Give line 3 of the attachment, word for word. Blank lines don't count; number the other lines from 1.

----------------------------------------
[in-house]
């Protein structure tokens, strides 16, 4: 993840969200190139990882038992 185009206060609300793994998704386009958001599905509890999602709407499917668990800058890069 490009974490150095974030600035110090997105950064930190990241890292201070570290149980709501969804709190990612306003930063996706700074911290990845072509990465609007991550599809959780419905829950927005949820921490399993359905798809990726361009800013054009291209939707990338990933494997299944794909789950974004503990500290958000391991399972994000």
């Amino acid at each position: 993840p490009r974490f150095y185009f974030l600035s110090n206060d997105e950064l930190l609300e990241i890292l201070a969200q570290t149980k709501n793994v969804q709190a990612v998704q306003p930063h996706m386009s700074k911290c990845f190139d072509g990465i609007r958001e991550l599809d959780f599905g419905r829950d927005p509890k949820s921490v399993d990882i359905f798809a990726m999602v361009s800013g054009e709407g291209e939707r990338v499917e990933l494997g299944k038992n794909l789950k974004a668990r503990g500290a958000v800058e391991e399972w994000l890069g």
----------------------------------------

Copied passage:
């Amino acid at each position: 993840p490009r974490f150095y185009f974030l600035s110090n206060d997105e950064l930190l609300e990241i890292l201070a969200q570290t149980k709501n793994v969804q709190a990612v998704q306003p930063h996706m386009s700074k911290c990845f190139d072509g990465i609007r958001e991550l599809d959780f599905g419905r829950d927005p509890k949820s921490v399993d990882i359905f798809a990726m999602v361009s800013g054009e709407g291209e939707r990338v499917e990933l494997g299944k038992n794909l789950k974004a668990r503990g500290a958000v800058e391991e399972w994000l890069g």